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Tito Francona, father of Indians skipper, dies

1961 All-Star played 6 of 15 big league seasons with Cleveland
MLB.com @MLBastian

GOODYEAR, Ariz. -- There is a black-and-white photo from 1963 that is framed and hanging inside manager Terry Francona's office at Progressive Field. His father, Tito, is in his Indians uniform, standing behind a row of kids and grinning wide. One of the smiling boys, with plump cheeks and a matching uniform, is a young Terry.

Terry grew up in the dugout -- like the one in old Cleveland Stadium captured in that photograph -- under his dad's watchful eyes, and often causing mischief when he was out of sight. Their bond was formed by the big leagues and Tito got to watch his boy grow into a ballplayer and manager. On Tuesday night, John Patsy "Tito" Francona died at his home in New Brighton, Pa. He was 84.

GOODYEAR, Ariz. -- There is a black-and-white photo from 1963 that is framed and hanging inside manager Terry Francona's office at Progressive Field. His father, Tito, is in his Indians uniform, standing behind a row of kids and grinning wide. One of the smiling boys, with plump cheeks and a matching uniform, is a young Terry.

Terry grew up in the dugout -- like the one in old Cleveland Stadium captured in that photograph -- under his dad's watchful eyes, and often causing mischief when he was out of sight. Their bond was formed by the big leagues and Tito got to watch his boy grow into a ballplayer and manager. On Tuesday night, John Patsy "Tito" Francona died at his home in New Brighton, Pa. He was 84.

The news of the elder Francona's passing circulated on Wednesday morning, casting a pall over what was officially the first day of Spring Training for the Indians. It was the day pitchers and catchers reported to camp, marking the beginning of another season. This year, it also came with the loss of a player beloved by Tribe fans in the 1950s and '60s, and a man who kept a close eye on the team his son manages.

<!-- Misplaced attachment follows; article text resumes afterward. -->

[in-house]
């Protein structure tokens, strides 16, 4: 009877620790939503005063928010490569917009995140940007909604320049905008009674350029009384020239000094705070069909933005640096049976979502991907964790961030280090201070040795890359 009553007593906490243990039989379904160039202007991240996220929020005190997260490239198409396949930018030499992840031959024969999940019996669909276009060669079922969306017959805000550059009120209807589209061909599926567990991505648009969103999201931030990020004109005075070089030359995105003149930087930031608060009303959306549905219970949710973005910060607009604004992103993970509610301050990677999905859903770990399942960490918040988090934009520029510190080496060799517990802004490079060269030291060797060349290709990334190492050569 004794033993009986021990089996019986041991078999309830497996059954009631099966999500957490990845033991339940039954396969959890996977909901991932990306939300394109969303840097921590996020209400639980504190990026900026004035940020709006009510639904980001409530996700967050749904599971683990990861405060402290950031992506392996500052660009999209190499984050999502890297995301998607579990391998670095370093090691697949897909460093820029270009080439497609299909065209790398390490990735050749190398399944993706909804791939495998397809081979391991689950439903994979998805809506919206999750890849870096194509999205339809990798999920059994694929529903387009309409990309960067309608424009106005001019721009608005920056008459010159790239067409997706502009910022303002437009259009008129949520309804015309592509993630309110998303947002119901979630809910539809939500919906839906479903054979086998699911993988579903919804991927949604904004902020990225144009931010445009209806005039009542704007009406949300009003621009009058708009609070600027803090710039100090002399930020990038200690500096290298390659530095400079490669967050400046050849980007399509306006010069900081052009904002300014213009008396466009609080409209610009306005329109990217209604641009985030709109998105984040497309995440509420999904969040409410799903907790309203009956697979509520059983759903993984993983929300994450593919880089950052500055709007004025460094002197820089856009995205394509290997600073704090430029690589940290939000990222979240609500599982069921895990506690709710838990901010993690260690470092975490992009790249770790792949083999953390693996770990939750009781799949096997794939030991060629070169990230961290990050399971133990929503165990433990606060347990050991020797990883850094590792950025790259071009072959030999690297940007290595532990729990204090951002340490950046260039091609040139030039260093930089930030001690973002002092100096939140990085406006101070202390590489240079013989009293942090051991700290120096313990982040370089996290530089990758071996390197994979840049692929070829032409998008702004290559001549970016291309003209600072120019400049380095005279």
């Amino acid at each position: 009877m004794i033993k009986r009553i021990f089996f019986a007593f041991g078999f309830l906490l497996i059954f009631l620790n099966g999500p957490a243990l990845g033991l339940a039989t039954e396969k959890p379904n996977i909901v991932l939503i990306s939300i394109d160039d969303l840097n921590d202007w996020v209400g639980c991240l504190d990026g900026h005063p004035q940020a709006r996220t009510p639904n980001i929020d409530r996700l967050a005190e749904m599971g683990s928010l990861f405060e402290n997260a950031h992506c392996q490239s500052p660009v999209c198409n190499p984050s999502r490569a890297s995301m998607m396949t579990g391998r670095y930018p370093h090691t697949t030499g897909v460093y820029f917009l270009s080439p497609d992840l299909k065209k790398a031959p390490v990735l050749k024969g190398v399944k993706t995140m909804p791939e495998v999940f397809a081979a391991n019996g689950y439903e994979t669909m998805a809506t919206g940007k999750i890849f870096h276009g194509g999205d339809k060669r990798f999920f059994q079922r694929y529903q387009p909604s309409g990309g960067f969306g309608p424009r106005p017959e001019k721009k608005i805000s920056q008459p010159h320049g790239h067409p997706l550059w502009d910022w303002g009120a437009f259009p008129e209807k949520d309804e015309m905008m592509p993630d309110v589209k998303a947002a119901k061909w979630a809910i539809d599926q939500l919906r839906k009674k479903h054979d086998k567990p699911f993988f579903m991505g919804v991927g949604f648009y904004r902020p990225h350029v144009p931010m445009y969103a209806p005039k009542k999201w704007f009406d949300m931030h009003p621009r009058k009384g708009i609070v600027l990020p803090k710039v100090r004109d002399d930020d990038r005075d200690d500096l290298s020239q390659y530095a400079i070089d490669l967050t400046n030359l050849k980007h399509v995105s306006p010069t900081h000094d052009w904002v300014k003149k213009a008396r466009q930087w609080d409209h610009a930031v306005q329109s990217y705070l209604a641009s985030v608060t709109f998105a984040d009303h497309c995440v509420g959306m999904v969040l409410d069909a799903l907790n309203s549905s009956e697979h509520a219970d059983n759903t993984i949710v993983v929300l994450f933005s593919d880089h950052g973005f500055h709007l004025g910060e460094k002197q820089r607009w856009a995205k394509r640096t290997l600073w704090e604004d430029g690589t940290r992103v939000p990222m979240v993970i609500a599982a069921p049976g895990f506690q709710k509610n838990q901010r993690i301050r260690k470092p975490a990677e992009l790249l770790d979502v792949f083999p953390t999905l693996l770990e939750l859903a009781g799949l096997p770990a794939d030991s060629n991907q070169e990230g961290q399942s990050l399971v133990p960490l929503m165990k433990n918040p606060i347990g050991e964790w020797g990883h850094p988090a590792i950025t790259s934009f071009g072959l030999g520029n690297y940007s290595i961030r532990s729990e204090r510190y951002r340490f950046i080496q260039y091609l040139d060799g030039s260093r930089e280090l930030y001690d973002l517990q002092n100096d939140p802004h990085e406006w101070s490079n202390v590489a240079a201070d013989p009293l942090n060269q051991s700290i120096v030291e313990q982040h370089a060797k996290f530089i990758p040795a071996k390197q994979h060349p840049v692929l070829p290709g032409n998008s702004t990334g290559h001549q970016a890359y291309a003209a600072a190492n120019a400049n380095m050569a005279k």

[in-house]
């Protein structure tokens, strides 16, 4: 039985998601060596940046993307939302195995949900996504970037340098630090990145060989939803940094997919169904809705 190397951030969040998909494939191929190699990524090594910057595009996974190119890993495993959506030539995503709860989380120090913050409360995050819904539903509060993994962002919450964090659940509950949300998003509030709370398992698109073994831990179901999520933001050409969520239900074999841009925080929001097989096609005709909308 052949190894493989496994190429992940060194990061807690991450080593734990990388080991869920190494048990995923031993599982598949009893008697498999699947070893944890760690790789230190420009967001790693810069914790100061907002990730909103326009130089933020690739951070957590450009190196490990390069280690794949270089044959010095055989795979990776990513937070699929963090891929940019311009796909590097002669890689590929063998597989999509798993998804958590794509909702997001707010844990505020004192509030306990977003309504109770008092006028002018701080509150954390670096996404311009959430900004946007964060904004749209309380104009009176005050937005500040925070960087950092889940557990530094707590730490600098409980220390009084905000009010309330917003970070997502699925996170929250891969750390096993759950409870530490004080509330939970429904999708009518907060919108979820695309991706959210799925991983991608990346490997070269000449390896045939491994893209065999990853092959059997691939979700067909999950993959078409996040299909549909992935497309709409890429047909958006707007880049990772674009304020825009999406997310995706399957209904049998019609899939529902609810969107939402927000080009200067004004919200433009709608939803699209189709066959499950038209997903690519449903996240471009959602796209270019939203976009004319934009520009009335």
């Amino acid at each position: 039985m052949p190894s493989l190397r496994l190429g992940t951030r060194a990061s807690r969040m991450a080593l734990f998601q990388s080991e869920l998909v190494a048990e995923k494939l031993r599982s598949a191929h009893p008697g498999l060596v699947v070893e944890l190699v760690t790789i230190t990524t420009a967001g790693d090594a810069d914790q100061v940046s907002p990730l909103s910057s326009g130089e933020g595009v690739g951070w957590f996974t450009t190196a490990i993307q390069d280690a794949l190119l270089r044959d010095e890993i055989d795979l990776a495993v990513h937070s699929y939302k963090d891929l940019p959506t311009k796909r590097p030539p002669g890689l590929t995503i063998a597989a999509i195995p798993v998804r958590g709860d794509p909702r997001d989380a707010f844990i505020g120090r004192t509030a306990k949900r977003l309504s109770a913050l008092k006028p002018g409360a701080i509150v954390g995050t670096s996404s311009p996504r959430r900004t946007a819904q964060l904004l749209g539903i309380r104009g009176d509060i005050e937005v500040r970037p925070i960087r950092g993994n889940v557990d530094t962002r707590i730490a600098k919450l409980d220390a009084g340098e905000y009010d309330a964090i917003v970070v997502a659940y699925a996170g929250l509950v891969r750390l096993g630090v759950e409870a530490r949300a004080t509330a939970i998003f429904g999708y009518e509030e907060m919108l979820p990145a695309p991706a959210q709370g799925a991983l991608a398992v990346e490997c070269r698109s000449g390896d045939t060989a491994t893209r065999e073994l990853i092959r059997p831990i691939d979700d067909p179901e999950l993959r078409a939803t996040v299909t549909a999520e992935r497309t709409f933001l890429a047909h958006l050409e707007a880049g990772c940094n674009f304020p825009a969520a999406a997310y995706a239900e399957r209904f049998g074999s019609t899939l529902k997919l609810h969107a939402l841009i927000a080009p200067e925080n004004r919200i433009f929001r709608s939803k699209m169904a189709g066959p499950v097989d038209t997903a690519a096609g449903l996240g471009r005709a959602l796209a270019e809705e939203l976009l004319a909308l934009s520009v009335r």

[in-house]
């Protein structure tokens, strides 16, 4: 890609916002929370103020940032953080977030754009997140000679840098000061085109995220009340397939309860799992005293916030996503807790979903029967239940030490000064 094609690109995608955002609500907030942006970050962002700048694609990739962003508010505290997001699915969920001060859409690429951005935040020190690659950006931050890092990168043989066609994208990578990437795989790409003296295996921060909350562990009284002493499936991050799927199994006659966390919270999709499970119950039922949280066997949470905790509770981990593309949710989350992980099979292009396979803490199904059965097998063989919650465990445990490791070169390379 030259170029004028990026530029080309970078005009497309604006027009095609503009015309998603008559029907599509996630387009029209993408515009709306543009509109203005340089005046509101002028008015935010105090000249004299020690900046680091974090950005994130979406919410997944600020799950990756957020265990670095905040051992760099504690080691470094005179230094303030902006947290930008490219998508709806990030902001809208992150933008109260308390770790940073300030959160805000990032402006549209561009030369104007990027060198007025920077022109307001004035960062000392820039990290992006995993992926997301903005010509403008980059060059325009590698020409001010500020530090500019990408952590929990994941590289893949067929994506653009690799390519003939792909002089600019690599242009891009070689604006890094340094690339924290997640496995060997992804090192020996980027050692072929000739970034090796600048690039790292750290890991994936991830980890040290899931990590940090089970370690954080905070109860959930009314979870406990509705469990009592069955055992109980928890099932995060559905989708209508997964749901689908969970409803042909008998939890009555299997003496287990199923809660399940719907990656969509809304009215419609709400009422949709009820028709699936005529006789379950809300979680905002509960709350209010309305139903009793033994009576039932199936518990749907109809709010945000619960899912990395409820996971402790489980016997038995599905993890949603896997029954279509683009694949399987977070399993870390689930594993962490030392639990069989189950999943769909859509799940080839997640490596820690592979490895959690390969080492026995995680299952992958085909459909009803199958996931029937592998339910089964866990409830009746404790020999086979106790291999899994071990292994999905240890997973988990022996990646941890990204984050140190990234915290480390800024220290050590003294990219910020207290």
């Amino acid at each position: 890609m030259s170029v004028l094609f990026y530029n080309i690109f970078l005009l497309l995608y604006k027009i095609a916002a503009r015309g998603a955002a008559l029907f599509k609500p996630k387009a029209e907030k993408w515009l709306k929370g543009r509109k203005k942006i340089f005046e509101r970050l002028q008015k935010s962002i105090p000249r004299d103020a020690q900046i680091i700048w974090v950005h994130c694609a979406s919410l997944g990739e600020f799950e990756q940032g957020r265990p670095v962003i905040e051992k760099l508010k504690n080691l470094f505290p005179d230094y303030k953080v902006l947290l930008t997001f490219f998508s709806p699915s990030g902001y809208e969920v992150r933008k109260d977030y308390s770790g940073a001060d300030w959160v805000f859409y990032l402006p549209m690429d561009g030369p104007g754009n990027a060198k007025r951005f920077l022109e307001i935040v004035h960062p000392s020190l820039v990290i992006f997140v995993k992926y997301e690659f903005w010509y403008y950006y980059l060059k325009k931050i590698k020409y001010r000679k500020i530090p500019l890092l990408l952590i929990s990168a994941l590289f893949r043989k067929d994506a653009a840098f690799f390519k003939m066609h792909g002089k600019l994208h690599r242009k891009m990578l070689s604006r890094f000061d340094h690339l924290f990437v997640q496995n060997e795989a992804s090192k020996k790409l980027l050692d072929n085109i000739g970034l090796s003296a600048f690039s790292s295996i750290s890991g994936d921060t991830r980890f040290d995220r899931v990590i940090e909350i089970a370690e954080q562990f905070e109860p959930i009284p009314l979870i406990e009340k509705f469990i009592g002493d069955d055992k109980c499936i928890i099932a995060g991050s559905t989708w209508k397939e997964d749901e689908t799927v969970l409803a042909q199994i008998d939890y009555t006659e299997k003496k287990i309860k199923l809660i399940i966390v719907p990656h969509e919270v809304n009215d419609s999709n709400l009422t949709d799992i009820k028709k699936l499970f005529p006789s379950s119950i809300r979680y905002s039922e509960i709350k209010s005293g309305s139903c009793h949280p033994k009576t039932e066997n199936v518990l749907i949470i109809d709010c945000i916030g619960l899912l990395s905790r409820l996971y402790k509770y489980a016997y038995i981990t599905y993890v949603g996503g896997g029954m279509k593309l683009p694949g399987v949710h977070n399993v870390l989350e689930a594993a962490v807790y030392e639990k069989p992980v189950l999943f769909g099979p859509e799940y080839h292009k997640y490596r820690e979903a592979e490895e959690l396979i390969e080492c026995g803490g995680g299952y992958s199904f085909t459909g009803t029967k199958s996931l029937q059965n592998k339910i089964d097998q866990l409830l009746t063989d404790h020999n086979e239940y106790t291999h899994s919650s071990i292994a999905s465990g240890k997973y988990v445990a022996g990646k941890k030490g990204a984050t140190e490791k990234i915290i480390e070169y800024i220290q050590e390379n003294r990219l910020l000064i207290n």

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"Our hearts ache as truly one of the special men in Cleveland Indians history passed away last night," Indians senior vice president of public affairs Bob DiBiasio said in a statement. "On behalf of the entire Indians organization, our thoughts and prayers are with Terry and the entire Francona family. For a generation of Cleveland fans, Tito was one of the all-time favorites to wear an Indians uniform. It was certainly a joy the past five years watching Tito and Terry be together around the ballpark. He will be missed."

Terry Francona's dad was known as "Tito" since his youth and that nickname was eventually passed down to his son. When Terry was around his father's teams as a kid, players took to calling him "Little Tito." Over time, Terry Francona also became known as "Tito" among his own teammates and friends. Inside the clubhouse now, that is the moniker used to refer to the manager by his players. Terry Francona has always enjoyed that little nod to his dad.

The Tribe manager did not speak with reporters on Wednesday under the circumstances and will be away from camp from Thursday afternoon through Sunday morning.

"We're all incredibly saddened about Tito's passing," Indians president of baseball operations Chris Antonetti said. "There have been so many great things for the organization and for me, personally, for having Terry here for the last five years. But, one of the most meaningful for me was a chance to get to know his dad and to build a friendship with him. He was such a warm, thoughtful, exuberant person that brightened every room he walked into."